So – about entropy. Well, everything that exists, or happens, is connected to a greater or lesser degree to everything else. What happens in your house has some effect on everyone in it. And what happens to your neighbors has a lesser effect on you, but there is some. If your next door neighbor decides to run the dishwasher, for example, that uses water. If you are on public water, their usage reduces the pressure in the main, and affects everyone else. If you’re both on wells, their usage reduces the available supply of groundwater. Oh, you don’t notice it; no one does. But suppose there was a fire, and the fire company opened the hydrant next door. Then you might not have any water pressure in your house at all. It’s the same thing. And if a meteor hits Mars, it adds a tiny bit to the weight of Mars, and changes the balance of weights relative to the other planets and to the sun, and so on. Now, obviously, we can’t MEASURE that change; it is too small. But it is there, nonetheless. So, what the theory of entropy says is that everything is changing all the time, and the effect of those changes is to make everything move closer to the norm. If you set a pan of boiling water inside a sink full of ice water, eventually, all the water will be the same temperature. If you put a drop of blue ink into a container of clear water, eventually it will all be slightly blue. (Now, I know this happens because of Brownian motion, or “pedesis” if you prefer, but the concept is the same.)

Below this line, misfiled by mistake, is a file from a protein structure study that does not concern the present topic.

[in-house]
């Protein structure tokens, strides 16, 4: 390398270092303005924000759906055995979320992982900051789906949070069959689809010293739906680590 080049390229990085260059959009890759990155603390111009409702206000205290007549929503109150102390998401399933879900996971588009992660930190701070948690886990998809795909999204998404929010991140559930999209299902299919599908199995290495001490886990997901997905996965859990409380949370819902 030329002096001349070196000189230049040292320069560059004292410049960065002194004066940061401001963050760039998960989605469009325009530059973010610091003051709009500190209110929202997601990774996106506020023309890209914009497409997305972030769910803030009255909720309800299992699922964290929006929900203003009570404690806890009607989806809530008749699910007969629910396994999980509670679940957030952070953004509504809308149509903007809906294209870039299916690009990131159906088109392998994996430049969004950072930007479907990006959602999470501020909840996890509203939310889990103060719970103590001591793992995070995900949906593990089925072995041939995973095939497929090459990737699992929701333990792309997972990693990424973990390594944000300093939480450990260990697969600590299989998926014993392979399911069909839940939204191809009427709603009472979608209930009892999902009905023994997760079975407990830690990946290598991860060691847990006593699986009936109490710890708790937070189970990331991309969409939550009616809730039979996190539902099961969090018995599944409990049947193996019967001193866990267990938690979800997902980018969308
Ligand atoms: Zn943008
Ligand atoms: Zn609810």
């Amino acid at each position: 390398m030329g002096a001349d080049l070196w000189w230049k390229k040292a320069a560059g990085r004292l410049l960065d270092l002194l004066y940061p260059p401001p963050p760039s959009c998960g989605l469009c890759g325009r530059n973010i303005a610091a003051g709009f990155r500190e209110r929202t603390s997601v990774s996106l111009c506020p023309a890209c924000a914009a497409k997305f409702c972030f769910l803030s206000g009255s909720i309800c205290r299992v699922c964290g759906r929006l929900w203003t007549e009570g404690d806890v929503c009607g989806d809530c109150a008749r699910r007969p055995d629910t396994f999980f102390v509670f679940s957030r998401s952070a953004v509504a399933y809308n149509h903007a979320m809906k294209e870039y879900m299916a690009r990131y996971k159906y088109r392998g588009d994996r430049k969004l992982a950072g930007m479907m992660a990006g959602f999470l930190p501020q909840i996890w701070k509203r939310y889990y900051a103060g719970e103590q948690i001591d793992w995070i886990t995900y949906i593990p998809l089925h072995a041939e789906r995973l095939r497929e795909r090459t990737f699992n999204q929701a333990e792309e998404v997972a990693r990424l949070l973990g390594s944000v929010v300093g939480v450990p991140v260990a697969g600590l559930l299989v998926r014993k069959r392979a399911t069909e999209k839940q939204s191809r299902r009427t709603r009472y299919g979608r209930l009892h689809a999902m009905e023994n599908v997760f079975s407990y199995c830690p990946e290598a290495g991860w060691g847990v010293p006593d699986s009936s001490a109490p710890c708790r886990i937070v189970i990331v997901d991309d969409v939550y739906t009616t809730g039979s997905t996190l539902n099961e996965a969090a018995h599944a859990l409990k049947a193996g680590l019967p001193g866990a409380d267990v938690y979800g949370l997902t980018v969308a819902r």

You can try that experiment at home kids. Not the fire hydrant; the ink. Put some water in a clear container, and set it on the counter to settle. After it is completely still, genty, without disturbing the water, put in a drop of ink or food coloring, and watch what happens. It's kinda cool, and fun to watch, especially if the color is really dark, like dark red or cobalt blue. Sorta reminds me of a lava lamp. Anyway, after it is all settled again, it's all the same color, isn't it? That is because the molecules of both the coloring and the water are constantly in motion, and that motion is random. So they mix throughout the container. It could be said that the color has achieved a state of entropy, within the confines of its space, but I wouldn’t say that. As I said before, those guys are WAY beyond me.